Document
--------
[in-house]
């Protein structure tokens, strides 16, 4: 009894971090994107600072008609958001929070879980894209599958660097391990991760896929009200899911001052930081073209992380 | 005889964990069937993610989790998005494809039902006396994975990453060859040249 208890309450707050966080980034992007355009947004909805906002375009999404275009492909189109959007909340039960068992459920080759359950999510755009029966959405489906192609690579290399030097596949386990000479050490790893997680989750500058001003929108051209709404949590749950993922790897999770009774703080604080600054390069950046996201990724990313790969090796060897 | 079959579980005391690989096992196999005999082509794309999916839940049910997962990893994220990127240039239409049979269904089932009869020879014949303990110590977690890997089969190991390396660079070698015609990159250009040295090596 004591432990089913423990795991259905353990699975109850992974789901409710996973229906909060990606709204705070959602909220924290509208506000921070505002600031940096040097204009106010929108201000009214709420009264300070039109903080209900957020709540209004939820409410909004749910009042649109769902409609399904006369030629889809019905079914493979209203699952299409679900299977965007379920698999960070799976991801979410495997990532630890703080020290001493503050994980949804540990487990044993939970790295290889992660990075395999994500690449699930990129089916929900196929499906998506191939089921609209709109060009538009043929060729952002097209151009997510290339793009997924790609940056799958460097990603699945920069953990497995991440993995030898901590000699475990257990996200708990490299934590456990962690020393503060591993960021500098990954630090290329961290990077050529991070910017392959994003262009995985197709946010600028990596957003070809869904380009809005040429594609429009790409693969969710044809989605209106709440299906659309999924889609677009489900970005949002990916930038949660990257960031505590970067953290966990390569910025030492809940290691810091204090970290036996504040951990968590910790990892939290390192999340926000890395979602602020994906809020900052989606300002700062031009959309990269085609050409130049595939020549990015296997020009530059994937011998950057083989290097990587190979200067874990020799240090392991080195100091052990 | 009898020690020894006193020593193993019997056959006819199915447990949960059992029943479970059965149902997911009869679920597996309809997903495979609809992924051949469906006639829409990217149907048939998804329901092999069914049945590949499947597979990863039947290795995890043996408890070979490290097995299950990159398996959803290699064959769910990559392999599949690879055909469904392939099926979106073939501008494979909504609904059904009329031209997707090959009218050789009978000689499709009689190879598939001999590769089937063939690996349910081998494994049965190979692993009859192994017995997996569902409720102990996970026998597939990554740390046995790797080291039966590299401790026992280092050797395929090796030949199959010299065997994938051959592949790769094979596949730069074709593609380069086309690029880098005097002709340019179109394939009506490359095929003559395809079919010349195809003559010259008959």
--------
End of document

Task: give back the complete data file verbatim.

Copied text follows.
[in-house]
């Protein structure tokens, strides 16, 4: 009894971090994107600072008609958001929070879980894209599958660097391990991760896929009200899911001052930081073209992380 | 005889964990069937993610989790998005494809039902006396994975990453060859040249 208890309450707050966080980034992007355009947004909805906002375009999404275009492909189109959007909340039960068992459920080759359950999510755009029966959405489906192609690579290399030097596949386990000479050490790893997680989750500058001003929108051209709404949590749950993922790897999770009774703080604080600054390069950046996201990724990313790969090796060897 | 079959579980005391690989096992196999005999082509794309999916839940049910997962990893994220990127240039239409049979269904089932009869020879014949303990110590977690890997089969190991390396660079070698015609990159250009040295090596 004591432990089913423990795991259905353990699975109850992974789901409710996973229906909060990606709204705070959602909220924290509208506000921070505002600031940096040097204009106010929108201000009214709420009264300070039109903080209900957020709540209004939820409410909004749910009042649109769902409609399904006369030629889809019905079914493979209203699952299409679900299977965007379920698999960070799976991801979410495997990532630890703080020290001493503050994980949804540990487990044993939970790295290889992660990075395999994500690449699930990129089916929900196929499906998506191939089921609209709109060009538009043929060729952002097209151009997510290339793009997924790609940056799958460097990603699945920069953990497995991440993995030898901590000699475990257990996200708990490299934590456990962690020393503060591993960021500098990954630090290329961290990077050529991070910017392959994003262009995985197709946010600028990596957003070809869904380009809005040429594609429009790409693969969710044809989605209106709440299906659309999924889609677009489900970005949002990916930038949660990257960031505590970067953290966990390569910025030492809940290691810091204090970290036996504040951990968590910790990892939290390192999340926000890395979602602020994906809020900052989606300002700062031009959309990269085609050409130049595939020549990015296997020009530059994937011998950057083989290097990587190979200067874990020799240090392991080195100091052990 | 009898020690020894006193020593193993019997056959006819199915447990949960059992029943479970059965149902997911009869679920597996309809997903495979609809992924051949469906006639829409990217149907048939998804329901092999069914049945590949499947597979990863039947290795995890043996408890070979490290097995299950990159398996959803290699064959769910990559392999599949690879055909469904392939099926979106073939501008494979909504609904059904009329031209997707090959009218050789009978000689499709009689190879598939001999590769089937063939690996349910081998494994049965190979692993009859192994017995997996569902409720102990996970026998597939990554740390046995790797080291039966590299401790026992280092050797395929090796030949199959010299065997994938051959592949790769094979596949730069074709593609380069086309690029880098005097002709340019179109394939009506490359095929003559395809079919010349195809003559010259008959």